Retail sales are a great indication of general economic health. Retail sales data, which is collected and compiled by Statistics Canada offers a fascinating insight into where, how and when we as consumers spend our money.
The following piece will explore monthly retail sales by industry for Ontario and Toronto since 2005.
Before delving into findings, there are a few important factors to understand when reviewing this data:
- The dataset only includes retail expenses (i.e., money spent at retailers)
- The dataset only includes goods/products purchased (e.g., services such as barber shops, nail salons not included); however, sales at food service establishments is included in this piece because the data was available.
- Retail sales do not include any form of direct selling that bypasses the retail store
- E-commerce is included only when conducted through the same legal structure as the retail establishment
General Retail Sales
It is evident from Figure 1 that annual retail sales in both Ontario and Toronto have been increasing since 2005. To be precise, total retail sales in Ontario grew by 37% since 2005, or approximately 3.7% per year. Toronto experienced a faster growth rate at 45% since 2005, or about 4.5% annually. This is a very favourable trend for the retail sector. Furthermore, the share of retail sales in Toronto as a percent of the province has been increasing over the years due to favourable demographic trends in the city and surrounding regions. Both Ontario and Toronto experienced higher annual growth rates in retail sales in more recent years – an indication of a consistently robust recovery since the recession of 2009.
Figure 1- Annual Retail Sales, 2005-2015
Figure 2 shows retail sales in Ontario for every month since 2005. The chart is interesting because it displays the monthly fluctuations of retail expenses. Clearly evident in the data is the spike in spending during December, which represents holiday time expenses. Also apparent in the chart is a spike in spending during the spring and summer months.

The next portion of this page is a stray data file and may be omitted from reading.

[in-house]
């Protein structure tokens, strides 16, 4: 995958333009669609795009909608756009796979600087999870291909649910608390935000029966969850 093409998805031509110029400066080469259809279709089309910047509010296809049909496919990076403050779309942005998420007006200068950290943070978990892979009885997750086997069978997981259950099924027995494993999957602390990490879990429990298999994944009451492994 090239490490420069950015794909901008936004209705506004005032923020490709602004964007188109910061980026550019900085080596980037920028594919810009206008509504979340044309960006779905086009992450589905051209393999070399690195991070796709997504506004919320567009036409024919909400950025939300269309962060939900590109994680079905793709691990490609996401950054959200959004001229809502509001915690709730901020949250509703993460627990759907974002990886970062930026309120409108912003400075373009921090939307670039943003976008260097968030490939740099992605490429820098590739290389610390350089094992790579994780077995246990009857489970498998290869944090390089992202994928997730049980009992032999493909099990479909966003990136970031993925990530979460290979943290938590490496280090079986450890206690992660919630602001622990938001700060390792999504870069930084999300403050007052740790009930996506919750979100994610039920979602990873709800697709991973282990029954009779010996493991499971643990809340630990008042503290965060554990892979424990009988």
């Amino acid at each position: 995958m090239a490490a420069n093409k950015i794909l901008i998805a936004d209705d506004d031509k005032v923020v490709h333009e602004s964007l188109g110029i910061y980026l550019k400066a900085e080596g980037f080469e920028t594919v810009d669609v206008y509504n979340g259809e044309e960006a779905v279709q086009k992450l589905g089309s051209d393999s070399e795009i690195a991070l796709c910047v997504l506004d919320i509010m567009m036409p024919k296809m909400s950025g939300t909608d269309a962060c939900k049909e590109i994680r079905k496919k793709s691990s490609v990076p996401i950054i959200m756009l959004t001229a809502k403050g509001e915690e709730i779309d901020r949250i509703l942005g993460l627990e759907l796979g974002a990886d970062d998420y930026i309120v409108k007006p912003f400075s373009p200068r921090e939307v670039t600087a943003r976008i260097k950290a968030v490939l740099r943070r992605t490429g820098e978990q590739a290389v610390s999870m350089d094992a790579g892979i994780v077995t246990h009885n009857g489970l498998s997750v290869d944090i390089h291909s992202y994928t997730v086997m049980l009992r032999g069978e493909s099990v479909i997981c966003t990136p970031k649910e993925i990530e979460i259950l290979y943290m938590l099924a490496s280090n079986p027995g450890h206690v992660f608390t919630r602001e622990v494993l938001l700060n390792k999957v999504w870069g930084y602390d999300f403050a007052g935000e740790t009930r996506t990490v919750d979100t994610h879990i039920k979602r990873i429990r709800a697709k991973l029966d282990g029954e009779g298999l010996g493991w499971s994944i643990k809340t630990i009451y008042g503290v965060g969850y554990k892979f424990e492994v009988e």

Figure 2- Monthly Retail Sales, 2005-2015
What are the biggest retail expenses?
Since 2005, the largest annual expense for Ontarians and Torontonians continue to be cars and auto related products, followed closely by food/beverage expenses. Figure 3 illustrates the retail sales by industry for 2015.
Figure 3- Retail Sales by Industry, 2015 (Food Service is technically not “retail”, but was included for comparative purposes)
The next chart (Figure 4) depicts the change in sales by industry between 2005 and 2015. Cars and auto related, building related, health and personal care, apparel, and the general merchandise retail industries, and gas stations experienced the highest growth in sales.
Figure 4- Annual % Change in Retail Sales by Industry, 2005-2015
Figure 5 and 6 depict the change in sales by industries between 2005 and 2010, and 2010 and 2015, respectively. Most noticeable is the huge growth in purchases of cars and auto related products in the last 5 years. In contrast, sales at electronics and appliances has barely seen any growth since 2010, compared to 6.2% annual growth between 2005 and 2010. Electronics retailers are facing increasingly insurmountable competition from e-commerce, which has stunted their sales growth over the last 5 years. The jump in car sales since 2010 is likely attributable to the pent up demand experienced from the recession of 2009, as well as dropping oil prices, which can encourage car purchases. In fact, over 95% of car and auto related purchases since 2005 took place between 2010 and 2015. The growth in apparel retail sales since 2010 is most likely as a result of the recent influx of international retailers in the Ontario and GTA market.
Figure 5- Annual % Change in Retail Sales by Industry, 2005-2010
Figure 6- Annual % Change in Retail Sales by Industry, 2010-2015
Where do we eat?
Figures 7 and 8 display the monthly sales at different food service establishments in Ontario since 2005. The food service establishment dataset includes 4 sub-categories of eateries: